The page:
The "Verizon doesn't know the difference between dollars and cents" story is couched in a similar way as the AOL customer service call that made it all the way to mainstream news a few months ago.
I surprised myself by listening to the whole thing because it's so long I didn't think it would hold my interest. For me the hook was that the customer and the Verizon reps actually agree, they're working together and trying, but the Verizon reps simply can't learn the math. Before going further I should disclose that I have family that works for Verizon, but not in any way related to this story. The story, in short, is that a guy was quoted a rate of .002 cents per kilobyte, but apparently the Verizon customer service people can't get past the idea that seeing a decimal means "cents" and .002 therefore means 2 cents. UPDATE: OK, people keep writing to me about this so let me clarify. I know that .002 is not 2 cents. I'm saying that as far as I can tell, the Verizon people see a decimal point and automatically think "cents" regardless of the number of zeroes. It doesn't sound like they recognize a difference between $.02 (two cents) and .002 cents.
The result is maddening to listen to. It's almost a "Who's on first" kind of exchange: .002 cents? Yes. Yes! So cents. No, dollars. Third base.
Part of why I don't think this is the same as the AOL story is that the Verizon folks should get some credit for working with the customer as closely and for as long as they did. When you consider that the guy must sound like a loon to them, they really put a lot of effort into working with him. And of course, as customer service people they're not accountants. They were probably hired for their people skills, not their math skills.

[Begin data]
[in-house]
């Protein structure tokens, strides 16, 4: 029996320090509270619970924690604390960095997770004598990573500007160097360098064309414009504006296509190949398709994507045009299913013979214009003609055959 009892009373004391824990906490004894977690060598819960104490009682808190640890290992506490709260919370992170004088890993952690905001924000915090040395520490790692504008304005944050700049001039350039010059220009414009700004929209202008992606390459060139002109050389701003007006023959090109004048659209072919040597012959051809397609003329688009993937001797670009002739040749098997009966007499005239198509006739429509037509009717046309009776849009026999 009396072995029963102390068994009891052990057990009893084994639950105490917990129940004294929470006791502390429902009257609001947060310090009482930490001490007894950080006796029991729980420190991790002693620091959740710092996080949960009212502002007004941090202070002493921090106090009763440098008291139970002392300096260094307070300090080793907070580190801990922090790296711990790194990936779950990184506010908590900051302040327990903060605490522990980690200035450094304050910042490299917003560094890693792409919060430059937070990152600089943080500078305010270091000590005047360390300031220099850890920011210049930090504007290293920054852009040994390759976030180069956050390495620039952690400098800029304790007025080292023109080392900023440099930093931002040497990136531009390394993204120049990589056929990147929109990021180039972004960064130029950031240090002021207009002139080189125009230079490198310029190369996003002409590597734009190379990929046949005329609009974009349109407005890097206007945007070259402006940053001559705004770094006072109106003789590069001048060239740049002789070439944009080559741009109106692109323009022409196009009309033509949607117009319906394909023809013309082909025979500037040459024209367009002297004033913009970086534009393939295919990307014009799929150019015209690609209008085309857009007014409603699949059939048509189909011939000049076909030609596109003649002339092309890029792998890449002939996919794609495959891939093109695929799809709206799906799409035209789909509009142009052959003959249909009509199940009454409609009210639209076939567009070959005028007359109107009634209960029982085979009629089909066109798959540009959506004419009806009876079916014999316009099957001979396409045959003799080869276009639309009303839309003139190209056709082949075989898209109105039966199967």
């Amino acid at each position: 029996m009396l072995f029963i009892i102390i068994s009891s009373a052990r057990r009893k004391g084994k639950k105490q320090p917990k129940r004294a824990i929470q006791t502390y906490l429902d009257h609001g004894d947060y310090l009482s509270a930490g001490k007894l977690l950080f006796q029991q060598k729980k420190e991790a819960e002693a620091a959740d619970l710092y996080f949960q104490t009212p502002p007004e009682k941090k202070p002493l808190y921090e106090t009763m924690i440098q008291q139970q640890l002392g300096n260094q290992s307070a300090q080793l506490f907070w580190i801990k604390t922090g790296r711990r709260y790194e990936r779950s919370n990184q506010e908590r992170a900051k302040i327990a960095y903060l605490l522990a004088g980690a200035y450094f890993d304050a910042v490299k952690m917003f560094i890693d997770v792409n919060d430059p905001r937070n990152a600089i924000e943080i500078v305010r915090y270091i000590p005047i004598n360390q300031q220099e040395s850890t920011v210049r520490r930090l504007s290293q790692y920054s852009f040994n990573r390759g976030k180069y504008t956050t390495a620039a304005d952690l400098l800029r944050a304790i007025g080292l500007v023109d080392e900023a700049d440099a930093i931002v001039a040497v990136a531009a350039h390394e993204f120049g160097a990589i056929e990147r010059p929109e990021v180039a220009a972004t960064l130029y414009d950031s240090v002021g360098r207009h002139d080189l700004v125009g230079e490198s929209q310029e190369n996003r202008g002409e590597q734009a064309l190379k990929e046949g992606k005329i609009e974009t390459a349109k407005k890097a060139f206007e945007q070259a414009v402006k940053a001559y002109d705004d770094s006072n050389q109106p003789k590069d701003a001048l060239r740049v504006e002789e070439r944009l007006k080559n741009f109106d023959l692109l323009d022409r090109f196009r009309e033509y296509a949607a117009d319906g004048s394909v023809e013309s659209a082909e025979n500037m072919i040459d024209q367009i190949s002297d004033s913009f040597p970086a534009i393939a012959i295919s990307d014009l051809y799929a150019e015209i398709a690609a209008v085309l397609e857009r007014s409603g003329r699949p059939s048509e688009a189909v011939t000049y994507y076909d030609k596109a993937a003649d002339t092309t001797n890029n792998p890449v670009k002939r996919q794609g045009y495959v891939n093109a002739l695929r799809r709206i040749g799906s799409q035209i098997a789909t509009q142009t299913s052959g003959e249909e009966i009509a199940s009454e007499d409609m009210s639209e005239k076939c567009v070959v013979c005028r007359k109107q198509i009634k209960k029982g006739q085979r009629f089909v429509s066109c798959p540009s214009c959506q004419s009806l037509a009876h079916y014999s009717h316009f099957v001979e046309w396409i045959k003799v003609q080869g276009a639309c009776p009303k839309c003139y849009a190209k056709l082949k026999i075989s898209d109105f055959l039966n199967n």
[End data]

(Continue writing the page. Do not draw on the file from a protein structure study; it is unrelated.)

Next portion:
But that's as soft as I'll get on them because "decimals" is like 5th grade math, if that advanced. And holding onto your labels is just... language.
But the Verizon story left me with a much more ominous feeling. The math deficiencies of what appears to be the company's entire Canadian customer service office aren't a symptom of a dirty-tricks corporate policy (though there are accusations of false advertising on the blog). These people didn't know basic math long before they got to Verizon. What if we woke up one day and realized that no one had bothered to learn math?
So when I saw Steve Olson's essay, How the Public School System Crushes Souls, I read it straight through despite its length (and my attention span).
His focus is not so much on math skills as it is on the learning environment in public schools. What appears to have set him off is an intercepted lunchroom note that made the rounds online recently. As a stand-alone item I didn't think much of it, but Olson gives it plenty of context.
Speaking of social outcasts, the trailer for Nerdcore. I wonder if the Internet has made adolescence better or worse.
And as long as we're speaking of education alternatives, I see the Carnival of Homeschooling is up to its 50 week. Congrats on that and the approaching anniversary.
Hey, StumbleUpon has a video channel now.
Former CNN News Chief (and warblogger whipping boy) To Launch 'IraqSlogger' Site: "a one-stop-shopping clearinghouse for nonpartisan information, including material coming out of Iraq itself from natives of that country, not from foreign correspondents."
One of his first orders of business is to settle the Jamil Hussein matter by paying the way of some bloggers to go to Iraq and find him. Curt of Flopping Aces suspects a trap.